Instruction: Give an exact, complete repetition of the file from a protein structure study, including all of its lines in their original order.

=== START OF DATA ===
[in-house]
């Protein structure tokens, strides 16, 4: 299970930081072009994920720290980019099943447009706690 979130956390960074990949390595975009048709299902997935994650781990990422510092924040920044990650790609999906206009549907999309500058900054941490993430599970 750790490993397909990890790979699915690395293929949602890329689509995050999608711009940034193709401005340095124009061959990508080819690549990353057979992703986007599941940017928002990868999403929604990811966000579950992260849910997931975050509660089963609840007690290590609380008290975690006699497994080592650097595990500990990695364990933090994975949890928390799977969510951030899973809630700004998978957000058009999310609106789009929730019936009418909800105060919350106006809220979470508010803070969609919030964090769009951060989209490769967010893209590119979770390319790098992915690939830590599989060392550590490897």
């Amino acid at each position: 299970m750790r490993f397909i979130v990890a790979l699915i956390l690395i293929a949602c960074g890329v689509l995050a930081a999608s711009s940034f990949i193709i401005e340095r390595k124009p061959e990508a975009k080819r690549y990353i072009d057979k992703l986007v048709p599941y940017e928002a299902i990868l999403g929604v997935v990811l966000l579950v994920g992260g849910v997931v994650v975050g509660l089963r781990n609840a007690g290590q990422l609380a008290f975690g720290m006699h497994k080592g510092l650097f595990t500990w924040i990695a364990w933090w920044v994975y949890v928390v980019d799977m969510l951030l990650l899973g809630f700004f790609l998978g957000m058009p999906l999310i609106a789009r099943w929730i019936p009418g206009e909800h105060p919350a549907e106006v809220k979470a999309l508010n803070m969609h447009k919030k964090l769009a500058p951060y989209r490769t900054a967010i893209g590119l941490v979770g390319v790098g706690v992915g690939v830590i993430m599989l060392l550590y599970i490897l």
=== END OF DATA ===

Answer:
[in-house]
């Protein structure tokens, strides 16, 4: 299970930081072009994920720290980019099943447009706690 979130956390960074990949390595975009048709299902997935994650781990990422510092924040920044990650790609999906206009549907999309500058900054941490993430599970 750790490993397909990890790979699915690395293929949602890329689509995050999608711009940034193709401005340095124009061959990508080819690549990353057979992703986007599941940017928002990868999403929604990811966000579950992260849910997931975050509660089963609840007690290590609380008290975690006699497994080592650097595990500990990695364990933090994975949890928390799977969510951030899973809630700004998978957000058009999310609106789009929730019936009418909800105060919350106006809220979470508010803070969609919030964090769009951060989209490769967010893209590119979770390319790098992915690939830590599989060392550590490897």
């Amino acid at each position: 299970m750790r490993f397909i979130v990890a790979l699915i956390l690395i293929a949602c960074g890329v689509l995050a930081a999608s711009s940034f990949i193709i401005e340095r390595k124009p061959e990508a975009k080819r690549y990353i072009d057979k992703l986007v048709p599941y940017e928002a299902i990868l999403g929604v997935v990811l966000l579950v994920g992260g849910v997931v994650v975050g509660l089963r781990n609840a007690g290590q990422l609380a008290f975690g720290m006699h497994k080592g510092l650097f595990t500990w924040i990695a364990w933090w920044v994975y949890v928390v980019d799977m969510l951030l990650l899973g809630f700004f790609l998978g957000m058009p999906l999310i609106a789009r099943w929730i019936p009418g206009e909800h105060p919350a549907e106006v809220k979470a999309l508010n803070m969609h447009k919030k964090l769009a500058p951060y989209r490769t900054a967010i893209g590119l941490v979770g390319v790098g706690v992915g690939v830590i993430m599989l060392l550590y599970i490897l």